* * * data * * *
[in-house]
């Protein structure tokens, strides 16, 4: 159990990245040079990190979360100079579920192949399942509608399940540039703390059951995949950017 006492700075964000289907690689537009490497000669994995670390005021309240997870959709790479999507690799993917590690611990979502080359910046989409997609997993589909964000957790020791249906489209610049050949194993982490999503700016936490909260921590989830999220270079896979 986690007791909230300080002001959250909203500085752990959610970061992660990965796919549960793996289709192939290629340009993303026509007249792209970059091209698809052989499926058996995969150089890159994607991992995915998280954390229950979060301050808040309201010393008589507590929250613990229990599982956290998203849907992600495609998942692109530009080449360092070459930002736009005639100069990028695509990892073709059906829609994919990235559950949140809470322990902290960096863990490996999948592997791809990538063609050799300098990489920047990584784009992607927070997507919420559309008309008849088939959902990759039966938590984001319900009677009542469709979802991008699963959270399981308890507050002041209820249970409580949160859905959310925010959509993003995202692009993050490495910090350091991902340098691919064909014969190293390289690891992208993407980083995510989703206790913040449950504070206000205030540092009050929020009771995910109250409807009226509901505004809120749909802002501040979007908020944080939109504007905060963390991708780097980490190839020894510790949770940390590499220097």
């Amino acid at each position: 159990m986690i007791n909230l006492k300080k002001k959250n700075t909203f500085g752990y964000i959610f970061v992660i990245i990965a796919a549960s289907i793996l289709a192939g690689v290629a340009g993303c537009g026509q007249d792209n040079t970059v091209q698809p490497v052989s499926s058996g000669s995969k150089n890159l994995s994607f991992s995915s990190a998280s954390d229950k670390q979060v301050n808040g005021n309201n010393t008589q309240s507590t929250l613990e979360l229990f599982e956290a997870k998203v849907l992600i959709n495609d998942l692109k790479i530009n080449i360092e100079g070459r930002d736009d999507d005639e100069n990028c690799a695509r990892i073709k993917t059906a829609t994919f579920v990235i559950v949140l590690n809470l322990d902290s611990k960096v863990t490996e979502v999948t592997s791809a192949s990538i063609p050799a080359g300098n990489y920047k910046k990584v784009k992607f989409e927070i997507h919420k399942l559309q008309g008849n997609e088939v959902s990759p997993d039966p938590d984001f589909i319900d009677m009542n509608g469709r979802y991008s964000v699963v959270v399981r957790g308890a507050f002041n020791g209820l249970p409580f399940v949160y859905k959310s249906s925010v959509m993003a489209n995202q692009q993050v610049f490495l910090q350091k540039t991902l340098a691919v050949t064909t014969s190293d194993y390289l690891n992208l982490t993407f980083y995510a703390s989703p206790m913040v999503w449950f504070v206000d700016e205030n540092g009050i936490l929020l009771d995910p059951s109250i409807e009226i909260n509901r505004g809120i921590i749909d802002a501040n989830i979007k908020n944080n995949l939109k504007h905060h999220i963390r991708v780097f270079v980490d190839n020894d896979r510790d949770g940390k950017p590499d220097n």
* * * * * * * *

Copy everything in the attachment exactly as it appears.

[in-house]
């Protein structure tokens, strides 16, 4: 159990990245040079990190979360100079579920192949399942509608399940540039703390059951995949950017 006492700075964000289907690689537009490497000669994995670390005021309240997870959709790479999507690799993917590690611990979502080359910046989409997609997993589909964000957790020791249906489209610049050949194993982490999503700016936490909260921590989830999220270079896979 986690007791909230300080002001959250909203500085752990959610970061992660990965796919549960793996289709192939290629340009993303026509007249792209970059091209698809052989499926058996995969150089890159994607991992995915998280954390229950979060301050808040309201010393008589507590929250613990229990599982956290998203849907992600495609998942692109530009080449360092070459930002736009005639100069990028695509990892073709059906829609994919990235559950949140809470322990902290960096863990490996999948592997791809990538063609050799300098990489920047990584784009992607927070997507919420559309008309008849088939959902990759039966938590984001319900009677009542469709979802991008699963959270399981308890507050002041209820249970409580949160859905959310925010959509993003995202692009993050490495910090350091991902340098691919064909014969190293390289690891992208993407980083995510989703206790913040449950504070206000205030540092009050929020009771995910109250409807009226509901505004809120749909802002501040979007908020944080939109504007905060963390991708780097980490190839020894510790949770940390590499220097």
């Amino acid at each position: 159990m986690i007791n909230l006492k300080k002001k959250n700075t909203f500085g752990y964000i959610f970061v992660i990245i990965a796919a549960s289907i793996l289709a192939g690689v290629a340009g993303c537009g026509q007249d792209n040079t970059v091209q698809p490497v052989s499926s058996g000669s995969k150089n890159l994995s994607f991992s995915s990190a998280s954390d229950k670390q979060v301050n808040g005021n309201n010393t008589q309240s507590t929250l613990e979360l229990f599982e956290a997870k998203v849907l992600i959709n495609d998942l692109k790479i530009n080449i360092e100079g070459r930002d736009d999507d005639e100069n990028c690799a695509r990892i073709k993917t059906a829609t994919f579920v990235i559950v949140l590690n809470l322990d902290s611990k960096v863990t490996e979502v999948t592997s791809a192949s990538i063609p050799a080359g300098n990489y920047k910046k990584v784009k992607f989409e927070i997507h919420k399942l559309q008309g008849n997609e088939v959902s990759p997993d039966p938590d984001f589909i319900d009677m009542n509608g469709r979802y991008s964000v699963v959270v399981r957790g308890a507050f002041n020791g209820l249970p409580f399940v949160y859905k959310s249906s925010v959509m993003a489209n995202q692009q993050v610049f490495l910090q350091k540039t991902l340098a691919v050949t064909t014969s190293d194993y390289l690891n992208l982490t993407f980083y995510a703390s989703p206790m913040v999503w449950f504070v206000d700016e205030n540092g009050i936490l929020l009771d995910p059951s109250i409807e009226i909260n509901r505004g809120i921590i749909d802002a501040n989830i979007k908020n944080n995949l939109k504007h905060h999220i963390r991708v780097f270079v980490d190839n020894d896979r510790d949770g940390k950017p590499d220097n």